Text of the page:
The commercial banks here have slammed the door shut on Barbadian customers hoping for some form of redress against retailers who impose a minimum spend on those wishing to pay for their purchases with debit cards.
Contrary to assurances given recently by Caribbean Integrated Financial Services Inc (CarIFS), the provider of the technological infrastructure that facilitates payments via debit card at points-of-sale locations, the bankers are making it clear that the retailers are free to set their own rules.
In fact, President of the Barbados Banking Association Donna Wellington said the financial institutions would not police the retail establishments that use their machines.
“The banking association will not be policing this matter. They [the retailers] have rented or purchased a machine from us that can be used for their own purposes to collect their own revenue.
“They can choose not to put one [card machine] in their stores. It is not a mandatory thing. There will be no situation in where the commercials banks in Barbados police retailers all across this island to see if they are putting up signs or not. That is not our affair,” Wellington told Barbados TODAY in the wake of widespread condemnation of Rubis petrol station in Kendall Hill after a customer posted a video online in which he complained of being asked to spend at least $20 if he wished to use his card for a transaction.
“I have a receipt for a Rubis car wash, so I gone into the gas station to get a wash for my mum’s car and the lady tell me that I have to spend $20 in order to use my card. Interesting enough a couple weeks ago in the newspaper they say that is not true,” Corey Worrell said in the video, which had over 20 thousand views.
It was the latest in a series of complaints by customers who said the practice was unfair.
Prism Financial Services, the parent company of CarIFS said it had been so inundated with calls that it issued a statement in April warning businesses that its regulations prohibited merchants from directly or indirectly enforcing a minimum spend requirement for point-of-sale purchases.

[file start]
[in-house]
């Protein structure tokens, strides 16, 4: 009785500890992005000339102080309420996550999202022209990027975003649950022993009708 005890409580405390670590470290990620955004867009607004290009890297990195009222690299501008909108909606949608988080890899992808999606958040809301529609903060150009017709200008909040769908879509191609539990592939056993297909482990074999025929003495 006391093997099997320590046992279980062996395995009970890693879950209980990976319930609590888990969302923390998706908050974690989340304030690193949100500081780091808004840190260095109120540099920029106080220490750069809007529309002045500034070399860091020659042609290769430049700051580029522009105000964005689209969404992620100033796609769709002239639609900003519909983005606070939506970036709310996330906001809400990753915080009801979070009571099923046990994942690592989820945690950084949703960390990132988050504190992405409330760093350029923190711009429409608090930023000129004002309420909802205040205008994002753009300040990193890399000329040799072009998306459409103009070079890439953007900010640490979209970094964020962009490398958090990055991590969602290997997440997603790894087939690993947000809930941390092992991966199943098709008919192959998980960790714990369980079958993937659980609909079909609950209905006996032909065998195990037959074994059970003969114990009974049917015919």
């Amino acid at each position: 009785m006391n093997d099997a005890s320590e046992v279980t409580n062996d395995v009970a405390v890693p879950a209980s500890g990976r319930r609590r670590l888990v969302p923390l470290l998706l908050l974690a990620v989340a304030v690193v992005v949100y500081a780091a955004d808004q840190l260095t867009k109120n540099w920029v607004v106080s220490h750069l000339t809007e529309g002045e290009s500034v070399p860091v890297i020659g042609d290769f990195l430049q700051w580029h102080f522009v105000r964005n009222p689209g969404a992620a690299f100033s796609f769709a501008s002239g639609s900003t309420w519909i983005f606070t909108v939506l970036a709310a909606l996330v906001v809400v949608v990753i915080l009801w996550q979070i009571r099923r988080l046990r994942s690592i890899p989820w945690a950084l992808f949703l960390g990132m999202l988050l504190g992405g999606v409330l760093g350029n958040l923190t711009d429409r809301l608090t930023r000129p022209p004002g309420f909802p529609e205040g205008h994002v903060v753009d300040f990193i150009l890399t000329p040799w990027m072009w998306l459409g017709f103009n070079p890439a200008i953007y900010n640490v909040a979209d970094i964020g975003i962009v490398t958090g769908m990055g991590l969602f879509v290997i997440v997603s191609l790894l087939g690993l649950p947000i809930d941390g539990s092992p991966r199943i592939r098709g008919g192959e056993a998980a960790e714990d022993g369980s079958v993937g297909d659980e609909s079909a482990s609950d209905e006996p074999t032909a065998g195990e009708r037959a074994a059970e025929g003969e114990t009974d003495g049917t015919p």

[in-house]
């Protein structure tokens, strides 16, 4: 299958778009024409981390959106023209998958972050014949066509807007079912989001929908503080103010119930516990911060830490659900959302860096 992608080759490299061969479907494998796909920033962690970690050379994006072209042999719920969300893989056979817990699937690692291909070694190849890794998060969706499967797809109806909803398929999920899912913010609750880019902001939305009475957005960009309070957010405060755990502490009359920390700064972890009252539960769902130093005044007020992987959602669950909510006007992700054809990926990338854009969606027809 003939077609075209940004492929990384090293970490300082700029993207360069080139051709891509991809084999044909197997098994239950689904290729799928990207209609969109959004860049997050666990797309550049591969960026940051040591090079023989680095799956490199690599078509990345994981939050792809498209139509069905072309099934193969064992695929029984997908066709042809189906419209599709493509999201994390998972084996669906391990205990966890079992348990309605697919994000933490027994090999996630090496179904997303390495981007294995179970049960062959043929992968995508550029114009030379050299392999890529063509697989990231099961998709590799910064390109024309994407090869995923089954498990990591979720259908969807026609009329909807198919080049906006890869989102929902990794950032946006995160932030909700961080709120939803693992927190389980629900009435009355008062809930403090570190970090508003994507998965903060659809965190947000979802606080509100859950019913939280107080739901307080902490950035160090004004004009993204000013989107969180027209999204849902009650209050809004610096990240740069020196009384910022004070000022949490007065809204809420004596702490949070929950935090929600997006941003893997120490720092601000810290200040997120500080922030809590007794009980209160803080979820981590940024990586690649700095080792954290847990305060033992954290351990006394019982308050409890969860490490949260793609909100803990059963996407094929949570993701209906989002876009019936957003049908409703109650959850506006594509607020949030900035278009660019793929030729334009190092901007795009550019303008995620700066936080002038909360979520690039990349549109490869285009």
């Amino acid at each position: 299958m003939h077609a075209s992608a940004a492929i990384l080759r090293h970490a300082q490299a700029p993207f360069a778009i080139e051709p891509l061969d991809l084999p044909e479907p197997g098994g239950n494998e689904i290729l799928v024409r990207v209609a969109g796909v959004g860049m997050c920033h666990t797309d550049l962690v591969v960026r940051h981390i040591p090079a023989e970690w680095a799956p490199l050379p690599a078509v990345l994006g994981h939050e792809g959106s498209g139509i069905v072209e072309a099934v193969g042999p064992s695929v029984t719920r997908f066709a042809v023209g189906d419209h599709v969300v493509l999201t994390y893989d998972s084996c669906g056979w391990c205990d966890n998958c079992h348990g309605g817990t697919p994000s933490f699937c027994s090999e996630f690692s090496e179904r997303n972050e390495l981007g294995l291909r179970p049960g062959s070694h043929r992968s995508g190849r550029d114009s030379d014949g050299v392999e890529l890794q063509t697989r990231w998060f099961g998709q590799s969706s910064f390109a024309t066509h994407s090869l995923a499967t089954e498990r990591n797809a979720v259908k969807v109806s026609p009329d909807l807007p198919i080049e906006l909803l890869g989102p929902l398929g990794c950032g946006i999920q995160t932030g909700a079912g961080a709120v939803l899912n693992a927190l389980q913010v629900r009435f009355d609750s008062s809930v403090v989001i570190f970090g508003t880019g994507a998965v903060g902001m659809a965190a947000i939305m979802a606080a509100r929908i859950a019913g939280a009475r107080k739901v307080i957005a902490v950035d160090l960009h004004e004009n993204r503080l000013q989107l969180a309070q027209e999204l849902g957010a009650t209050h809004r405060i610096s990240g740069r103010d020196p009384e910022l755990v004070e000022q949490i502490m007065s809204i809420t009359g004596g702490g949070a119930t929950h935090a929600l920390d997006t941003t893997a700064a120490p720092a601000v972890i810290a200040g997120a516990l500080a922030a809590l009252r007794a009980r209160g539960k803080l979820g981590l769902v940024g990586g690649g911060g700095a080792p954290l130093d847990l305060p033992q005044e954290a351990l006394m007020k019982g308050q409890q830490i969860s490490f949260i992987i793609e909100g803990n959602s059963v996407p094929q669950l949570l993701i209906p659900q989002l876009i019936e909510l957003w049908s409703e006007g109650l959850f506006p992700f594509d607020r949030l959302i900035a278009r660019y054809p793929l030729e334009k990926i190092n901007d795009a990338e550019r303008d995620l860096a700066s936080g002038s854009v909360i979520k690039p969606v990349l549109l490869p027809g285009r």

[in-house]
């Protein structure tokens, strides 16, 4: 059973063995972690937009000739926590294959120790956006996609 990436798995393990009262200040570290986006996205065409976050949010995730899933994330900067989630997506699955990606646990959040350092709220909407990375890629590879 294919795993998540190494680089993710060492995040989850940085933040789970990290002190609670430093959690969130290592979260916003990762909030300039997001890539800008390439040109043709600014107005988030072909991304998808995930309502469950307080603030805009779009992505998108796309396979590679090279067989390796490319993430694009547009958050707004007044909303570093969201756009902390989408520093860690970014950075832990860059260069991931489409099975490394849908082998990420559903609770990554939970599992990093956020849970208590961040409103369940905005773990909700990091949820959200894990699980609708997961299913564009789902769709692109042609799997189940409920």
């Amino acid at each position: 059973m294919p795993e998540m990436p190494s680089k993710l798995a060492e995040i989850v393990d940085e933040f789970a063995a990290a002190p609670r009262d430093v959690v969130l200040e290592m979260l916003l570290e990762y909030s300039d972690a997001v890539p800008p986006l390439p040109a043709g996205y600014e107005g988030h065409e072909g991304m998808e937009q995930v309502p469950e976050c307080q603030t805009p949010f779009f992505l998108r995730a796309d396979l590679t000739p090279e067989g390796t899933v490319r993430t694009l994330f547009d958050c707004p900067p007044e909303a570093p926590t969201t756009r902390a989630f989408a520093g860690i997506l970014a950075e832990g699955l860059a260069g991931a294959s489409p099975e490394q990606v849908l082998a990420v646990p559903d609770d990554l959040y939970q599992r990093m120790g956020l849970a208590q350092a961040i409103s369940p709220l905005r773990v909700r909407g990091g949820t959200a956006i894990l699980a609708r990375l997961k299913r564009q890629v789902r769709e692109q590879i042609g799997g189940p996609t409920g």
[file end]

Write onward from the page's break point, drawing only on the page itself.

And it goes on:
However, with some businesses refusing to back down, CarIFS spokeswoman Claire Odle told Barbados TODAY last month that those who defied the order would likely be fined by the banks, or have the equipment taken away altogether.
“We did have one bank ask if they should all agree to fine the merchants, but that decision has not been made. However it is up to the banks,” Odle had said.
However, in sheer contradiction to this statement, Wellington insisted it was up to the merchants to decide how the use the machines and there was nothing illegal about the minimum spend requirement.
In fact, she suggested that customers who did not like the condition set by the merchants could pay by cash or cheque.
“We sell the products [card machine], these people have chosen to purchase or rent a machine from us to collect their own revenue and can do as they see fit.
“You can walk with cash in your pocket and pay for its otherwise. If you choose to use the card then there are terms that the persons have decided for using the cards,” she said.